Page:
Tuesday, July 10, 2007

Contributors, slackers, quitters, and Bull-Dog Sauce

If you saw the news on Japanese TV yesterday, the top story was the Bull-Dog Sauce take-over and specifically the morality of the High Court decision in this matter. It just so happens that the latest Science issue has a paper on a new model of collective action showing how socially beneficial punishment can arise and evolve. Color science relies heavily on mathematical models, so this is an interesting case for us.

In well oiled successful societies, there is a strong sense of community and solidarity. Periodically, this sense of community can weaken and a subculture of social parasites or slackers (scientific term: defectors) can emerge an grow. Society can then punish the slackers to remain competitive.

Dr. Joseph-Ignace GuillotinA historical example was the aristocracy in XVIII century France. When at the end the illuminated created a philosophy and Dr. Joseph-Ignace Guillotin popularized an efficient punishment tool, the problem was tamed. We can explain this superficially by arguing the contributors got fed up and boiled over, but this is not a scientifically tenable explanation, because punishers pay a social price and are not motivated.

Worldwide, from Bucharest to Tokyo, but especially here in the US we see a rapid increase of these defectors. This takes many forms, from insurance fraud to frivolous litigation, elder abuse, family member blackmail, phishing, pharming, and identity theft. Some are legal and some are not, but the common thread is that currently the defectors usually are not punished. At the moment there is no effective punishment mechanism and the situation is worsening, so there is a collective interest in understanding how punishment evolves.

Christoph Hauert et al. have published new research results in their article Via Freedom to Coercion: The Emergence of Costly Punishment in the 29 June edition of Science, who also published the perspective A Narrow Road to Cooperation in the same issue. The editors summarize the research as follows:

Collective endeavors among individuals are often accompanied by risk. Defectors (those who do not invest but who share in the return) fare better than cooperators (who do invest), but a third type of participant, the punisher, who acts against the defectors, can stabilize a cooperative group of individuals. The Science paper now now provides a theoretical basis for the emergence of such punishers, who incur costs that mere cooperators do not and would thus be expected to suffer in evolutionary terms. Allowing for a fourth type of individual — the abstainer — leads to population dynamics where punishers flourish. In essence, it appears that voluntary submission to social norms is a prosocial act.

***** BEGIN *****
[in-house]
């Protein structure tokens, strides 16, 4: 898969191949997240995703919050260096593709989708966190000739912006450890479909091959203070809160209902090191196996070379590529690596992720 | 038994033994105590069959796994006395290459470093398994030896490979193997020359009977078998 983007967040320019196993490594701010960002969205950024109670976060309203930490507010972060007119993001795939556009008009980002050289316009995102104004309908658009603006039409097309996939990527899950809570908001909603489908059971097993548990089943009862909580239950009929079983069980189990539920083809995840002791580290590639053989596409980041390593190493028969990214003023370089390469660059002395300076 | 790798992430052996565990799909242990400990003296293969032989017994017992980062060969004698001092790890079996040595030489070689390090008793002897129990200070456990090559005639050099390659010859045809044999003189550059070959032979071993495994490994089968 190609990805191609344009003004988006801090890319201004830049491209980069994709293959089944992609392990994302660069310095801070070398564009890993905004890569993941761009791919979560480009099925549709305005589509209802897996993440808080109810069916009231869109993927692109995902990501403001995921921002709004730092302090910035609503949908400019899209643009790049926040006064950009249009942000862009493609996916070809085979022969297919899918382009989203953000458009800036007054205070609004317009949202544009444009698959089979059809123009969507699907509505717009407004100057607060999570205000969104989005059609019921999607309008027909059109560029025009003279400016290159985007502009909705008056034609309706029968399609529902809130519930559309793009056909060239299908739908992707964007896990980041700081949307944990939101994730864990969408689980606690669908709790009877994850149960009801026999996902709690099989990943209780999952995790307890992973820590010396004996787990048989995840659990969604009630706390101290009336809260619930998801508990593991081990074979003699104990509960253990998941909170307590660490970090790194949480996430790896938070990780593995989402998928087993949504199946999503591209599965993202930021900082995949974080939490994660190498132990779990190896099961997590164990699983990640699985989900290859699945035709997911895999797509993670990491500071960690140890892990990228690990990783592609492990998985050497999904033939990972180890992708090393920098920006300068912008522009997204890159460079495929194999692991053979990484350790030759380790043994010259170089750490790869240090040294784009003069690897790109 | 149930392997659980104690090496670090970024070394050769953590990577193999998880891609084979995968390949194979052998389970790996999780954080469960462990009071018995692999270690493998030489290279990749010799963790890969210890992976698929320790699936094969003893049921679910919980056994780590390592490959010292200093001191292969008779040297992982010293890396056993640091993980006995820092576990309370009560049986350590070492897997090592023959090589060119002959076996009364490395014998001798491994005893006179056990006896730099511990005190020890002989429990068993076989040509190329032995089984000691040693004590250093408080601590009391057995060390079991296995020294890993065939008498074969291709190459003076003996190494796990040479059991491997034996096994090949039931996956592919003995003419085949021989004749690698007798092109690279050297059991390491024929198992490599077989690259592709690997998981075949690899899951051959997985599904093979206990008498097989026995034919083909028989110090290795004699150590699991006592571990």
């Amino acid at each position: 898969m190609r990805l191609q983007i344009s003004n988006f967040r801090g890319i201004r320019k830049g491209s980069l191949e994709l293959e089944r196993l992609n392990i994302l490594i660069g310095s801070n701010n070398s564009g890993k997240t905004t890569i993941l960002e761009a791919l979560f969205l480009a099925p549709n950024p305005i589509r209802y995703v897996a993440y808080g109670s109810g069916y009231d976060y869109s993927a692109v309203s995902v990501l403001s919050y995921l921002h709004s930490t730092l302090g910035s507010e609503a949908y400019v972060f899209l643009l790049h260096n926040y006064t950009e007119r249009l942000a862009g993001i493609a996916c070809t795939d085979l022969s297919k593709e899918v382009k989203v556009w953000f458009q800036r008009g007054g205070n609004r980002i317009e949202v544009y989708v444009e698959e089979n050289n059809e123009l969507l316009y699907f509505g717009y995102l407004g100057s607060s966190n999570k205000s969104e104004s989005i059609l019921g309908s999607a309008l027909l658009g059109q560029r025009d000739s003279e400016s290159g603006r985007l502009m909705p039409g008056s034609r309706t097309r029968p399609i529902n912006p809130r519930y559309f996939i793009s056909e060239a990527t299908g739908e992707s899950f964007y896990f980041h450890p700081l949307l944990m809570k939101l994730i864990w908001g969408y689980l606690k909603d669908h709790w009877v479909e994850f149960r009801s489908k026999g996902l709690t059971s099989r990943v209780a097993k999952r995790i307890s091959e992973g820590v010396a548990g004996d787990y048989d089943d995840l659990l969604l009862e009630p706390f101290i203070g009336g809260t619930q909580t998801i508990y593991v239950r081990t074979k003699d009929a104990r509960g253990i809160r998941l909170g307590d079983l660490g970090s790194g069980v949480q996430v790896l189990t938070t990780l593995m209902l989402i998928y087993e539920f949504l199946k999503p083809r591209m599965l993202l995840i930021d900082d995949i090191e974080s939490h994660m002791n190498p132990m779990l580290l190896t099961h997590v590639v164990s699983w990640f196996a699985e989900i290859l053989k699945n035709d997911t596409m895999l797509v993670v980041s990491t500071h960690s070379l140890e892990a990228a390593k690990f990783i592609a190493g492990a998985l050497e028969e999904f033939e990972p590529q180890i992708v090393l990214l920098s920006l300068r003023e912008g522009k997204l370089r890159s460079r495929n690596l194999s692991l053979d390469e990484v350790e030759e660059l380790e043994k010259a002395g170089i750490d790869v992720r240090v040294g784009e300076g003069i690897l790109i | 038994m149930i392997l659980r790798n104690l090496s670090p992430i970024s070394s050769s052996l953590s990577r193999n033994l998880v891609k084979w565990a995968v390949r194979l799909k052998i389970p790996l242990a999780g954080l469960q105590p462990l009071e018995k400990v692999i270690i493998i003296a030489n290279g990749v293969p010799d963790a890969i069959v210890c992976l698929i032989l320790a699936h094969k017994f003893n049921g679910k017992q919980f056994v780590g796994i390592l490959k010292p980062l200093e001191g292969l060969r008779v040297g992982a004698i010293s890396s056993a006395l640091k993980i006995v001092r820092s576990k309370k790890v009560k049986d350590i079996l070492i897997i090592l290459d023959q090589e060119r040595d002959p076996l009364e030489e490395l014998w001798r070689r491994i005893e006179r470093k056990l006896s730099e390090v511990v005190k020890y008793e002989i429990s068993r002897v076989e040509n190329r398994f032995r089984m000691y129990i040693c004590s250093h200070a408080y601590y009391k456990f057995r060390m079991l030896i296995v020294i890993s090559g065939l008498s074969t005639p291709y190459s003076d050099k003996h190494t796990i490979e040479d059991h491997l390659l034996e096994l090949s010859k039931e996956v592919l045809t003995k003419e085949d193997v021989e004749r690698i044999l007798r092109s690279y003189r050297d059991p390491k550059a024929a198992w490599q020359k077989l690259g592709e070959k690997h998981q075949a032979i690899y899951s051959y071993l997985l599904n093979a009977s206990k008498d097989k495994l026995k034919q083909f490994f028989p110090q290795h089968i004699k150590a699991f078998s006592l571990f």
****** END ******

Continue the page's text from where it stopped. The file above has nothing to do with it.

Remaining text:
The mathematics behind this paper is elegant and beautiful, but does a slick mathematical model entail an accurate and useful description of reality? Can it explain the Bull-Dog Sauce debacle? Can it differentiate between the Japanese perception of Bull-Dog Sauce as victims versus the American perception of Bull-Dog Sauce as whiners and loosers?

Personally, this paper leaves me with more questions than answers. How about statesmanship, idealism, passion, etc.? How about the current population pressures of flourishing societies with rapidly decreasing birth rates versus less efficient societies with high birth rates?

And what does it mean for us in research? I do not believe large collaborative research efforts in research labs have disappeared because of defecting researchers. And the abstainers, are those the researchers who are unemployed and working out of their Silicon Valley garages? I am not even sure abstainers are socially relevant, as an abstainer would still need a good connection to a venture capitalist to fund his work and eventually sell it.

What are your thoughts? How does this affect your research, your personal life?

No comments:

Post a Comment